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Midfield General: A Local's Guide to Brighton
4 Min Read

Midfield General: A Local's Guide to Brighton

Aug 17
4 Min Read

We had the pleasure of getting  an inside scoop into Brighton’s best eateries and record shops, thanks to local and Skint Records founder Damian Harris aka Midfield General. Be on the look out for his new release out now on his imprint, they’re remixes of his huge 1999 smash ‘Reach Out’ with Linda Lewis. All three of the new remixes come from the one and only Crooked Man and feature vocals re-recorded by Linda in 2000. We hope you enjoy it!


The Little Fish Market – (10 Upper Market St)
It is remarkable that a city like Brighton doesn’t have a restaurant with a Michelin Star. However there are a couple of strong contenders and this fine place would be the most likely to get the rosette. Chef Duncan Ray puts the local fish catch centre stage and presents it with stunning simplicity in a 5 course fixed menu. Beautiful produce served with skill, charm, dedication & passion. You wonder why more people don’t try it?

64 Degrees – (53 Meeting House Lane)
Once every few months four of us from Skint have lunch and talk about the glory days of Big Beat – we are The Old Skintonians and 64 Degrees is our most ‘returned to’ venue. A small restaurant (20 covers) that serves small plates with 4 meat options, fish and vegetarian categories. And in all our times there I’m struggling to remember a bad or even average plate of food. Bold, innovative and ridiculously tasty. Chef Michael Bremner deserves all the accolades that have been heaped on him over the last few years – even though it means it’s harder to get a table.

We Love Falafel – (37 Sydney Street)
I ignored this place for a long time, the long queues at lunchtime put me off… I’m a busy man godammit. Then someone I share a studio with insisted I try it… and well, Hay Caramba!
The Falafels are worth every second of the wait, fresh, delicious and even moderately healthy too.
I have been converted… the only reason I don’t have it everyday is that I worry about turning into a falafel myself.

Fatto a Manno – (77 London Road)
There has been an influx of artisan Pizza restaurants in Brighton over the last few years and as a self appointed pizza expert I find they can be a bit hit & miss – Fatto a Manno always hits. It’s easy to say your Pizzas are inspired by Naples but hard to pull off, this place however really means it. No pandering, just quality, consistency and the smoked ricotta… oh my word the smoked ricotta. In our office this is the go-to restaurant of choice for those special treat days.

Bincho Yakatori – (63 Preston Street)
Most restaurants like to push how damn ‘authentic’ they are but Bincho Yakatori is the real deal. Stunningly simple Japanese street food, low on fuss and fancy, supremely high on taste and quality. Alongside the awesome meat dishes the fried cauliflower is sensational. Even the toilets feel they belong in a Tokyo side street. Brilliant.

Cin Cin – (13-16 Vine Street)
One thing I have learnt from the restaurant trade – this is where I shoe-horn in my connection with The Sportsman in Whitstable, run by my brothers and one of the few sensible things I did with the Skint money – is that the most important part is consistency. Most chefs can cook a great plate of food, doing it 500 times a week is the tough part. Cin Cin is one of the places you can always rely on. A local neighbourhood restaurant serving consistently high quality Italian food – pasta dishes that always surprise and delight, meats and cheeses fit for the gods and always the right wine.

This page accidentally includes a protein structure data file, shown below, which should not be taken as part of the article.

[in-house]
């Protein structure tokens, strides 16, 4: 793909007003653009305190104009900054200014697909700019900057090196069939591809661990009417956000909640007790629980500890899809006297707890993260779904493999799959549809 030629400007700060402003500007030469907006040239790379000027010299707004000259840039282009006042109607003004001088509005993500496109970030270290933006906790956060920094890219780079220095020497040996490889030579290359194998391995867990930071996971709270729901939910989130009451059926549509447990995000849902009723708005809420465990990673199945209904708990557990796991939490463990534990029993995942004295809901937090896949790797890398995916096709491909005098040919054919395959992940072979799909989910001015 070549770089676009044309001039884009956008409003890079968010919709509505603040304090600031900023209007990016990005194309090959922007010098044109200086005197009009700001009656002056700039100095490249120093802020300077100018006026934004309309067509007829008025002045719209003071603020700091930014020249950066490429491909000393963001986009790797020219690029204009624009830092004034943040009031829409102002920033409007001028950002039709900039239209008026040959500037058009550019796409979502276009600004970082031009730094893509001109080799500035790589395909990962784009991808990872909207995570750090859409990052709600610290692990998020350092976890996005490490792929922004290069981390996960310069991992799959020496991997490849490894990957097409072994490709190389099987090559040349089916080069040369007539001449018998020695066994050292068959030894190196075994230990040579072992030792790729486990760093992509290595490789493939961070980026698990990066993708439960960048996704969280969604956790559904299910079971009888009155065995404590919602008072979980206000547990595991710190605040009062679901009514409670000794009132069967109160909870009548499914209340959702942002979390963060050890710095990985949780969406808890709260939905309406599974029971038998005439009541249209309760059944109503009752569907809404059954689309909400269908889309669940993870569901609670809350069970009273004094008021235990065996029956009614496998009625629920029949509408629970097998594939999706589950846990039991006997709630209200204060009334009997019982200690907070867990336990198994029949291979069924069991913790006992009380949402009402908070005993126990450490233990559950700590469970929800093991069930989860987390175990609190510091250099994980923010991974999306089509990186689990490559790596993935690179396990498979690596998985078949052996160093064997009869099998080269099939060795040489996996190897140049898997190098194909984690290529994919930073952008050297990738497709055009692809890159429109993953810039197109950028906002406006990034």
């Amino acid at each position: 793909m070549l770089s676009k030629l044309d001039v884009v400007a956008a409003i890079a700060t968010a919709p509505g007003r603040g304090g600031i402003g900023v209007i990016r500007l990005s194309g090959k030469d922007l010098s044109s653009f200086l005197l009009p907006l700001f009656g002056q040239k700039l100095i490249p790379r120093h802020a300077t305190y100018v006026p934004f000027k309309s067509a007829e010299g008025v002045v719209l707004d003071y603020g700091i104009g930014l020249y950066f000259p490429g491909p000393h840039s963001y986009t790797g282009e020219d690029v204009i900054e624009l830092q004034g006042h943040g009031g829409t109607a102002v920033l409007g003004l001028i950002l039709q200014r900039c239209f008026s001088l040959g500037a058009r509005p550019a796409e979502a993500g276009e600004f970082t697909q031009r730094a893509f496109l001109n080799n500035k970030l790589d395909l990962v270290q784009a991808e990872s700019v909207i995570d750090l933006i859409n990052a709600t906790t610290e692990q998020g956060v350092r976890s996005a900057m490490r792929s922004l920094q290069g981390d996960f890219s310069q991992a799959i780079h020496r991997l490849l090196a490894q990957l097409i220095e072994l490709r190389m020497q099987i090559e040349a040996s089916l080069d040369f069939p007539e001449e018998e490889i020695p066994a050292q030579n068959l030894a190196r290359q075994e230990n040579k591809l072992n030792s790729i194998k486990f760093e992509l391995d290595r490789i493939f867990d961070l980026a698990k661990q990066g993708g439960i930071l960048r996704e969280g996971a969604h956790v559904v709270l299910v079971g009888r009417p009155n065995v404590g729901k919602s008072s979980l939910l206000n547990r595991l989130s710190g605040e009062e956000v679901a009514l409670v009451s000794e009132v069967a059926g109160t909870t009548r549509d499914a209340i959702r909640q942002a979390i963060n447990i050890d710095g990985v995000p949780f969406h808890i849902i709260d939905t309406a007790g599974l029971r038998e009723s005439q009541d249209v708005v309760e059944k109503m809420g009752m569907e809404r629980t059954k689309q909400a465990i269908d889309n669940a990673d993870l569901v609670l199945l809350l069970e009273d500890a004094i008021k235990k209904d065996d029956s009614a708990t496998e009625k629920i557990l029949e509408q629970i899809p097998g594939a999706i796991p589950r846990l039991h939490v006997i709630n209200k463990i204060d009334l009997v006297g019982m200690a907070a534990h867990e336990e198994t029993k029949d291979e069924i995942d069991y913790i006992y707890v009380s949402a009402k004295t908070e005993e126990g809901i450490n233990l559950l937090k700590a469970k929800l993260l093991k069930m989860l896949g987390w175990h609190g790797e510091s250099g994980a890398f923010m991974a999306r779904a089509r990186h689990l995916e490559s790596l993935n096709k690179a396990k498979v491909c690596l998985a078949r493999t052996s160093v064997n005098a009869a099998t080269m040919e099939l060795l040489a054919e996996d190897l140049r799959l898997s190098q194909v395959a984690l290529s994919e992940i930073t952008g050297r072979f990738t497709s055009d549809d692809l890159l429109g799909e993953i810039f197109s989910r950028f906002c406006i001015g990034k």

The West Hill Tavern – (67 Buckingham Place)
I’m slightly biased as I do a night here once a month… but Ben & Heather have done marvelous things with this place since taking it over a year ago. Positioned next to the main station and with a stunning view over Brighton, if you stretch your neck a bit. Good beer, good food, good people, laser guided music selection and a meat raffle… yes, a meat raffle.

Records Shops

Resident – (19 New Road)
The first thing I did when I arrived in Brighton as a student was to get myself a job in a record shop. Back in 1990 there were a lot to choose from, I got a position at Rounder Records, a place that bought together most of Brighton’s musical tribes – DJ’s and dance heads, indie kids, metallers & moody hip hop boys from the suburbs. Nearly 30 years on and Brighton’s record shop scene has, tragically, been decimated… so thank the lord for Resident. Still flying the flag for the eclectic left-field music lover with new releases on vinyl & CD.

Rarekind Records – (104 Trafalgar Street)
One of the only specialist shops left in town… A great selection of new and used vinyl, predominately from the funk, soul, jazzy, hip hop end of the spectrum but dubstep and techno also appear and if you’re knees can bear it there re some gems in those crates. Passionate and knowledgable staff make this spot a must visit.

Family Store – (33 Kensington Gardens)
I’m not sure if having 2 boxes of records officially qualifies you as a record shop but I’m sticking it in anyway. Concept store is probably more accurate term for this shop but whatever – it’s great. Alongside the box of strange & obscure vinyl releases are t-shirts, badges, original artwork, comics and books – many exclusive and unique to the shop and all curated with style & panache by shop owner Andrew.

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